Suppose $A \in \mathbb{C}^{n \times n}$ is full rank. I'm looking for a sufficient condition on $A$ such that for some diagonal matrix $D \in \mathbb{C}^{n \times n}$, the commutator $D A - A D$ is full rank.

I've worked out some necessary conditions- $A$ and $D$ cannot share an eigenvector, so no column of $D$ can have $n-1$ zero indices (ie, no column of $A$ is a scaled column of the identity matrix).

For $n=2$, \begin{align} DA - A D &= \begin{bmatrix} 0 & (d_1 - d_2) a_{1,2} \\ (d_2 - d_1) a_{2, 1} & 0 \end{bmatrix}\\ \det(DA - AD) &= (d_1-d_2)^2 a_{1,2} a_{2,1}, \end{align} so a $a_{1,2}, a_{2,1} \neq 0$ is both necessary and sufficient.

But for $n=3$,

\begin{align} DA - A D &= \begin{bmatrix} 0 & (d_1 - d_2) a_{1,2} & (d_1 - d_3) a_{1, 3} \\ (d_2 - d_1) a_{2, 1} & 0 & (d_2 - d_3) a_{2, 3} \\ (d_3 - d_1) a_{3, 1} & (d_3 - d_2) a_{3, 2} & 0 \end{bmatrix}\\ \det(DA - AD) &= (d_1-d_2)(d_1-d_3)(d_2-d_3) (a_{1,2} a_{2,3} a_{3,1} - a_{1,3}a_{2,1}a_{3,2}). \end{align} So if $(a_{1,2} a_{2,3} a_{3,1} - a_{1,3}a_{2,1}a_{3,2})=0$, $DA - AD$ is rank deficient regardless of the choice of $D$.

Q1: Is there a geometric interpretation for the constraint $(a_{1,2} a_{2,3} a_{3,1} - a_{1,3}a_{2,1}a_{3,2}) \neq 0$?

Q2: I don't get a factored form of the determinant (one term depending on $D$, one term on $A$) for $n > 3$. Is $n=3$ a special case?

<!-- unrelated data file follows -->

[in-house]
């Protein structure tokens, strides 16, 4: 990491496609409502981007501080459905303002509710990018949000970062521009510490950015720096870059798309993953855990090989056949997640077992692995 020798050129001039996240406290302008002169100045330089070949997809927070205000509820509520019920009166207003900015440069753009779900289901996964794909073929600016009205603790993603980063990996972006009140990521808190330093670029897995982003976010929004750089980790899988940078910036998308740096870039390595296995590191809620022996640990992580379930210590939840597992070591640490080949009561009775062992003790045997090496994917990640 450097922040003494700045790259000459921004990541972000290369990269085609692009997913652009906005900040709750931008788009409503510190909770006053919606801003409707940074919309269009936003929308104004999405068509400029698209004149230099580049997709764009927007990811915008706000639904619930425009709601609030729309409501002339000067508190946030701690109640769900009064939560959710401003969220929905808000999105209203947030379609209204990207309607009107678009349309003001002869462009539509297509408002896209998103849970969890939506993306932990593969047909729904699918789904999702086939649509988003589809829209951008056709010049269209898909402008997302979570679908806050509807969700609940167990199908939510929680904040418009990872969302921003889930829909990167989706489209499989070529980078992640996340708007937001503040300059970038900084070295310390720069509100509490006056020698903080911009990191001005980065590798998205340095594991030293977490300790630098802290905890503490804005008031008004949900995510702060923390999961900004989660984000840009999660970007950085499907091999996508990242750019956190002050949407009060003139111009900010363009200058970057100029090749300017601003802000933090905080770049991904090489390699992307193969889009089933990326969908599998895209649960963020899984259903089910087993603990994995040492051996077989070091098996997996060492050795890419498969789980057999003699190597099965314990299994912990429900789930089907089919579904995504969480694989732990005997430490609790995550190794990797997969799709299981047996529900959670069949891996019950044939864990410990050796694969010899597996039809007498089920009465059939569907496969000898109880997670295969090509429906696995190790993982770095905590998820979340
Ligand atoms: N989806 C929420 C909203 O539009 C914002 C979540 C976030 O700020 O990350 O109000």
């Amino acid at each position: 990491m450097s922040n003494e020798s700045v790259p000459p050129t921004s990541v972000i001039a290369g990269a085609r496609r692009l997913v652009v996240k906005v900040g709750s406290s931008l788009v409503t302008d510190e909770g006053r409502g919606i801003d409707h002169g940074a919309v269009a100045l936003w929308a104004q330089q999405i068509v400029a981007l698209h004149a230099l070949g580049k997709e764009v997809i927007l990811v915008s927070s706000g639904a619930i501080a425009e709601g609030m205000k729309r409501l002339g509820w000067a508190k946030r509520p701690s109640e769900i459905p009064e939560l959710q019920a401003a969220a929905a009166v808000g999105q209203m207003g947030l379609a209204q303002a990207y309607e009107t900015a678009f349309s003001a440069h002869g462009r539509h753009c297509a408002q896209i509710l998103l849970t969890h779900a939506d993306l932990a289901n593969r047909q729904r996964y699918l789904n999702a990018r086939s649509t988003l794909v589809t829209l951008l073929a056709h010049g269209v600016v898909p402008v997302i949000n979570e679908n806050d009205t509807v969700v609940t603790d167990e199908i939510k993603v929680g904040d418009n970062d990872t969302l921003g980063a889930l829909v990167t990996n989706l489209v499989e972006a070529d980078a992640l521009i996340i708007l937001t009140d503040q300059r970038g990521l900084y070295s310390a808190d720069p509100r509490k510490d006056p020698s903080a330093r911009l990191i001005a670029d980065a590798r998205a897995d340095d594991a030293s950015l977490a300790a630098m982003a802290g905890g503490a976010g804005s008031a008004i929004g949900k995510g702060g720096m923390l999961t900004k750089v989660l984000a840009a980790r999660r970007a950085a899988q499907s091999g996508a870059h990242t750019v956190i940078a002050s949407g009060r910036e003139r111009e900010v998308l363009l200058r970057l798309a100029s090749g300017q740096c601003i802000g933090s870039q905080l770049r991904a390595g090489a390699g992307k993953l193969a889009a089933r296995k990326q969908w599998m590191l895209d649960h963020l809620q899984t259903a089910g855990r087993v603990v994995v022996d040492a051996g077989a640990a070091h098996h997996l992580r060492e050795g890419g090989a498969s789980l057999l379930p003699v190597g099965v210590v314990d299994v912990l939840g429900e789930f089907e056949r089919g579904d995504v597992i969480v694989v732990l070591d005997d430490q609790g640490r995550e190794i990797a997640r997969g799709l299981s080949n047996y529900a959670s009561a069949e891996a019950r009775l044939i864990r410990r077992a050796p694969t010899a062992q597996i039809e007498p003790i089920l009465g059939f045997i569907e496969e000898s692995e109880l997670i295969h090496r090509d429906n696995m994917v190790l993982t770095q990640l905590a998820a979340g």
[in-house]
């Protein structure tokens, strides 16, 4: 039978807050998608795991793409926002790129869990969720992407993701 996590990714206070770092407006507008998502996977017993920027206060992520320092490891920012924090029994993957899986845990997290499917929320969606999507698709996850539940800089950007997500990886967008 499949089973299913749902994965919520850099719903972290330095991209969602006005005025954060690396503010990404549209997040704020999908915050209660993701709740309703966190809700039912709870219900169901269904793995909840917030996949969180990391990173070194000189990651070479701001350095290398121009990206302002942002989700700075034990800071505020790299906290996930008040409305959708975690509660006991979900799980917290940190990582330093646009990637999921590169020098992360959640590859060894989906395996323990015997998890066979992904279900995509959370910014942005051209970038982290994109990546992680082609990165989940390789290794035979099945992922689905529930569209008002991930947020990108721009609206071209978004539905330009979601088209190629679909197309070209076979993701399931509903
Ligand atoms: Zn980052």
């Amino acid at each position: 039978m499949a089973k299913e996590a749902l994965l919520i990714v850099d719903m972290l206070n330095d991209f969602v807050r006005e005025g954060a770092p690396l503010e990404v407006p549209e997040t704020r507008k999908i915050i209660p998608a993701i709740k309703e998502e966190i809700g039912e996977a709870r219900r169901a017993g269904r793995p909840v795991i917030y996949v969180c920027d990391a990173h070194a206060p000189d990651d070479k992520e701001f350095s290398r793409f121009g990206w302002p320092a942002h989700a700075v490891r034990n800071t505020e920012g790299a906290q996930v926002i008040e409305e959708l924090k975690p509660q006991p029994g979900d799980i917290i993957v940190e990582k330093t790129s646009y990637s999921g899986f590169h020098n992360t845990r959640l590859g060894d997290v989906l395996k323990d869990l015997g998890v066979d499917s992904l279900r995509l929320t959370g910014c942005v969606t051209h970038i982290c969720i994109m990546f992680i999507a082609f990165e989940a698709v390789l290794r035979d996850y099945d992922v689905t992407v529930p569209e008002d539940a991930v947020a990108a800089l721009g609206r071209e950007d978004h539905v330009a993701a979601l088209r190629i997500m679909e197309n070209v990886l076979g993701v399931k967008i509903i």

Q3: Is there a sufficient condition on $A$ such that $DA - AD$ is full rank for $n>3$?

I'd prefer to not assume $A$ is positive definite.

Edit: If $A$ is symmetric, $DA - AD$ is skew-symmetric and thus rank deficient if $n$ is odd.

Q4: $A$ symmetric is one way to make $(a_{1,2} a_{2,3} a_{3,1} - a_{1,3}a_{2,1}a_{3,2})=0$, but clearly other choices result in a rank-deficient commutator. Is there a clean way to express this for $n > 3$?

  • $\begingroup$ Very interesting problem! The only thing I see for now is a generalization of what you get in Q4: if $n$ is odd and $A$ is symmetric, then the commutator $[D,A]$ is never of full rank--regardless of the choice of $D$--due to $$\det([D,A])=\det([D,A]^T)=\det(A^TD^T-D^TA^T)=\det(-[D,A])=(-1)^n\det([D,A])=-\det([D,A])$$ so $\det([D,A])=0$. $\endgroup$ Mar 7, 2019 at 19:20

1 Answer 1


One answer for Q3:

Sufficient condition: $n$ is even and $A$ can be partitioned as \begin{equation} A = \begin{bmatrix} A_{11} & A_{12} \\ A_{21} & A_{22} \end{bmatrix} \end{equation} where the $n/2 \times n/2$ blocks $A_{12}$ and $A_{21}$ are each full rank.

Proof: Construct $D$ as \begin{equation} D = \begin{bmatrix} I_{n/2} & 0 \\ 0 & 0_{n/2} \end{bmatrix}, \end{equation} and the commutator is \begin{equation} DA - AD = \begin{bmatrix} 0_{n/2} & A_{12} \\ -A_{21} & 0_{n/2} \end{bmatrix}. \end{equation} The nonzero blocks are full rank by assumption.


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